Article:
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To: reaganaut1

I don’t remember who posted this first, so unfortunately I can’t give him/her credit, but I saved the original article, which is very relevant to this.

Here is the link:

FDR’s policies prolonged Depression by 7 years, UCLA economists calculate

http://newsroom.ucla.edu/portal/ucla/FDR-s-Policies-Prolonged-Depression-5409.aspx

“Two UCLA economists say they have figured out why the Great Depression dragged on for almost 15 years, and they blame a suspect previously thought to be beyond reproach: President Franklin D. Roosevelt.

After scrutinizing Roosevelt’s record for four years, Harold L. Cole and Lee E. Ohanian conclude in a new study that New Deal policies signed into law 71 years ago thwarted economic recovery for seven long years.

“The fact that the Depression dragged on for years convinced generations of economists and policy-makers that capitalism could not be trusted to recover from depressions and that significant government intervention was required to achieve good outcomes,” Cole said. “Ironically, our work shows that the recovery would have been very rapid had the government not intervened.”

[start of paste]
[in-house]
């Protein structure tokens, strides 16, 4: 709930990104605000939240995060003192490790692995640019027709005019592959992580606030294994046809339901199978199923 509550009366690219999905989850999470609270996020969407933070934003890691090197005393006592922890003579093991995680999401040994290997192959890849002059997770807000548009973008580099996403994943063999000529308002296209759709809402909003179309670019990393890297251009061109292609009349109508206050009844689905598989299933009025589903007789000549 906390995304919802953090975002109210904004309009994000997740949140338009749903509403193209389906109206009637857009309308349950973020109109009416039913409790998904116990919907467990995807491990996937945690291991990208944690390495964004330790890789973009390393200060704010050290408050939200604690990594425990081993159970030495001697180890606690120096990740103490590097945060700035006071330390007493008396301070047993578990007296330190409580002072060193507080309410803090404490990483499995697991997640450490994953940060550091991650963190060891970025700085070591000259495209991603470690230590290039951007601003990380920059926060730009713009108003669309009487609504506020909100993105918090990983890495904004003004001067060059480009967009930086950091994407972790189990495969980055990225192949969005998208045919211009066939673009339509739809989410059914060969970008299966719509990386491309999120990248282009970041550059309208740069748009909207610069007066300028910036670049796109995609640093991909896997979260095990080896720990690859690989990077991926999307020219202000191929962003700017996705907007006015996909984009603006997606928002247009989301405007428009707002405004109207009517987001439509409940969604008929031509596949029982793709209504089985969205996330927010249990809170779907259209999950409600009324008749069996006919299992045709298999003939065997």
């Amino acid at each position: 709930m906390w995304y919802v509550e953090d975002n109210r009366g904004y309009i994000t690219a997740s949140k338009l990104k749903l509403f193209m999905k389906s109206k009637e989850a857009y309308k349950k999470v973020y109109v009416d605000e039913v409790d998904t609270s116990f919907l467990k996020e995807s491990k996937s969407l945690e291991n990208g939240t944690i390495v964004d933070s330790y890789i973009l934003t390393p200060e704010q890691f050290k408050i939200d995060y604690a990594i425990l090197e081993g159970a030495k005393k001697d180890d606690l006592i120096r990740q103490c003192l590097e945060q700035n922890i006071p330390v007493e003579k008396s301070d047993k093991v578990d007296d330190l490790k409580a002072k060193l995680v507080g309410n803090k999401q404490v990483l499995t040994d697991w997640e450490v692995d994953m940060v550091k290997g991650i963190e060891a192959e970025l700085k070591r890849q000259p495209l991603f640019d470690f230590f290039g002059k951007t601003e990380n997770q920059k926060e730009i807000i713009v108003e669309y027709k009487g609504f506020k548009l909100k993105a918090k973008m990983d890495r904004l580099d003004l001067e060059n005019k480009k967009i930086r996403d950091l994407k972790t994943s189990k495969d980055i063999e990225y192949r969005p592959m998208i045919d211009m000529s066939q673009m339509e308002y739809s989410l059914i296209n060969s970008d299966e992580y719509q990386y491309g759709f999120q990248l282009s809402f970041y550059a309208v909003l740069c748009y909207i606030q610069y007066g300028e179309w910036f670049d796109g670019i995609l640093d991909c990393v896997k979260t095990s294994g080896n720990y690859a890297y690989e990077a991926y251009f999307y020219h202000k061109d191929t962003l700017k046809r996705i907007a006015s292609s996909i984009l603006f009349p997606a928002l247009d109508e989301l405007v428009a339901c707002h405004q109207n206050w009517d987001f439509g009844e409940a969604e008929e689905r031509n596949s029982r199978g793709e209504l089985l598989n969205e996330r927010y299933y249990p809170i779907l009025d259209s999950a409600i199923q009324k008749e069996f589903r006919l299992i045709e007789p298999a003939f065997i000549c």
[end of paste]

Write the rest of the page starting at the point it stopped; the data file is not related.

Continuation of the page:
6 posted on 02/13/2011 9:14:52 AM PST by Innovative (Weakness is provocative.)
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To: reaganaut1
The Federal Reserve also dramatically cut the monetary supply as the economy tumbled from its peak in 1929 to the trough in 1932.

Massive bank failures cut the money supply, not the Federal Reserve. The Fed's mistake was not counteracting the massive collapse in money supply.

They're not making the same mistake this time around.

7 posted on 02/13/2011 9:18:19 AM PST by Toddsterpatriot (Math is hard. Harder if you're stupid.)
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To: OldDeckHand

Agreed. When one looks at the data, we see that Smoot-Hawley had nowhere near the effect that is ascribed to it, either in the overall US economy, or in trade levels.